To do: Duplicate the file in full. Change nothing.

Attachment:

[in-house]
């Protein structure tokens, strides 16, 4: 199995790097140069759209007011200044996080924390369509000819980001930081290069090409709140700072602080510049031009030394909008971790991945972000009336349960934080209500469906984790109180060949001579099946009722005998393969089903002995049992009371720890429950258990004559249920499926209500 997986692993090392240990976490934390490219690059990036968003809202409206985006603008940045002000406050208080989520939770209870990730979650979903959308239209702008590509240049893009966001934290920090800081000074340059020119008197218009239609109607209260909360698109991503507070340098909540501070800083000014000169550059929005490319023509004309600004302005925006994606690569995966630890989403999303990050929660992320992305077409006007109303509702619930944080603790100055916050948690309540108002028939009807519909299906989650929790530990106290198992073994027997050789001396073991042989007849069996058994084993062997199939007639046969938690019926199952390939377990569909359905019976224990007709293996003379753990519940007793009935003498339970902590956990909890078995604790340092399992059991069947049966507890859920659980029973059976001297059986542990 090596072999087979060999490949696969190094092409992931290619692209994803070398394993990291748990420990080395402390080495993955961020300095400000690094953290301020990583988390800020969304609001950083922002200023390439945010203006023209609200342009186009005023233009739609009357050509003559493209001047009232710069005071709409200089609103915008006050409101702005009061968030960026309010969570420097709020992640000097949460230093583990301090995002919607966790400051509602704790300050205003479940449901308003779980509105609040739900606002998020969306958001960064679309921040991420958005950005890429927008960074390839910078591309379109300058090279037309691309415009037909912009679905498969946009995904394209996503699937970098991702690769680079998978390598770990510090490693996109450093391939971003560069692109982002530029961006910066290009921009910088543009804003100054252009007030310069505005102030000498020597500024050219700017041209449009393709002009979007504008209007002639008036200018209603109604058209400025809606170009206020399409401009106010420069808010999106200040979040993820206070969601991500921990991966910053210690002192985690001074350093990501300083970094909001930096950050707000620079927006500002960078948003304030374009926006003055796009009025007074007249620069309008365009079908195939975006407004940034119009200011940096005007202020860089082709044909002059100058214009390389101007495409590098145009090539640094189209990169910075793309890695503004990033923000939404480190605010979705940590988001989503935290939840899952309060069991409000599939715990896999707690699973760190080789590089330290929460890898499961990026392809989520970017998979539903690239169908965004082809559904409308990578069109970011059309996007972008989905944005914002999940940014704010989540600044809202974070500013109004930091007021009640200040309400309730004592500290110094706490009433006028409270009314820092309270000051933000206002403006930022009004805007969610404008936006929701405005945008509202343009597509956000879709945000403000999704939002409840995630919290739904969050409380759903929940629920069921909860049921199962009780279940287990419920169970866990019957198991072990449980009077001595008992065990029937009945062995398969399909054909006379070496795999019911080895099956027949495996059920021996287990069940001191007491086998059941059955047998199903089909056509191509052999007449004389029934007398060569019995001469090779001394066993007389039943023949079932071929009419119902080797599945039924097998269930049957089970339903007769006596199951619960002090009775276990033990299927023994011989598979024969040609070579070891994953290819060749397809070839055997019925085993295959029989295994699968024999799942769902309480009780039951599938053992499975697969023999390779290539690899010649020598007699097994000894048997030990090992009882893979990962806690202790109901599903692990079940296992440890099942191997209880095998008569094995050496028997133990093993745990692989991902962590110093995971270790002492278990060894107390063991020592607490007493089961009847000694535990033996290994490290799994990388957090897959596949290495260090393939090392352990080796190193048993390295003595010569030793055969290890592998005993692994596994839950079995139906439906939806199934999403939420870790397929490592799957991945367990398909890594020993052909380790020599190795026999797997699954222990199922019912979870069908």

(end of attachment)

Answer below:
[in-house]
């Protein structure tokens, strides 16, 4: 199995790097140069759209007011200044996080924390369509000819980001930081290069090409709140700072602080510049031009030394909008971790991945972000009336349960934080209500469906984790109180060949001579099946009722005998393969089903002995049992009371720890429950258990004559249920499926209500 997986692993090392240990976490934390490219690059990036968003809202409206985006603008940045002000406050208080989520939770209870990730979650979903959308239209702008590509240049893009966001934290920090800081000074340059020119008197218009239609109607209260909360698109991503507070340098909540501070800083000014000169550059929005490319023509004309600004302005925006994606690569995966630890989403999303990050929660992320992305077409006007109303509702619930944080603790100055916050948690309540108002028939009807519909299906989650929790530990106290198992073994027997050789001396073991042989007849069996058994084993062997199939007639046969938690019926199952390939377990569909359905019976224990007709293996003379753990519940007793009935003498339970902590956990909890078995604790340092399992059991069947049966507890859920659980029973059976001297059986542990 090596072999087979060999490949696969190094092409992931290619692209994803070398394993990291748990420990080395402390080495993955961020300095400000690094953290301020990583988390800020969304609001950083922002200023390439945010203006023209609200342009186009005023233009739609009357050509003559493209001047009232710069005071709409200089609103915008006050409101702005009061968030960026309010969570420097709020992640000097949460230093583990301090995002919607966790400051509602704790300050205003479940449901308003779980509105609040739900606002998020969306958001960064679309921040991420958005950005890429927008960074390839910078591309379109300058090279037309691309415009037909912009679905498969946009995904394209996503699937970098991702690769680079998978390598770990510090490693996109450093391939971003560069692109982002530029961006910066290009921009910088543009804003100054252009007030310069505005102030000498020597500024050219700017041209449009393709002009979007504008209007002639008036200018209603109604058209400025809606170009206020399409401009106010420069808010999106200040979040993820206070969601991500921990991966910053210690002192985690001074350093990501300083970094909001930096950050707000620079927006500002960078948003304030374009926006003055796009009025007074007249620069309008365009079908195939975006407004940034119009200011940096005007202020860089082709044909002059100058214009390389101007495409590098145009090539640094189209990169910075793309890695503004990033923000939404480190605010979705940590988001989503935290939840899952309060069991409000599939715990896999707690699973760190080789590089330290929460890898499961990026392809989520970017998979539903690239169908965004082809559904409308990578069109970011059309996007972008989905944005914002999940940014704010989540600044809202974070500013109004930091007021009640200040309400309730004592500290110094706490009433006028409270009314820092309270000051933000206002403006930022009004805007969610404008936006929701405005945008509202343009597509956000879709945000403000999704939002409840995630919290739904969050409380759903929940629920069921909860049921199962009780279940287990419920169970866990019957198991072990449980009077001595008992065990029937009945062995398969399909054909006379070496795999019911080895099956027949495996059920021996287990069940001191007491086998059941059955047998199903089909056509191509052999007449004389029934007398060569019995001469090779001394066993007389039943023949079932071929009419119902080797599945039924097998269930049957089970339903007769006596199951619960002090009775276990033990299927023994011989598979024969040609070579070891994953290819060749397809070839055997019925085993295959029989295994699968024999799942769902309480009780039951599938053992499975697969023999390779290539690899010649020598007699097994000894048997030990090992009882893979990962806690202790109901599903692990079940296992440890099942191997209880095998008569094995050496028997133990093993745990692989991902962590110093995971270790002492278990060894107390063991020592607490007493089961009847000694535990033996290994490290799994990388957090897959596949290495260090393939090392352990080796190193048993390295003595010569030793055969290890592998005993692994596994839950079995139906439906939806199934999403939420870790397929490592799957991945367990398909890594020993052909380790020599190795026999797997699954222990199922019912979870069908």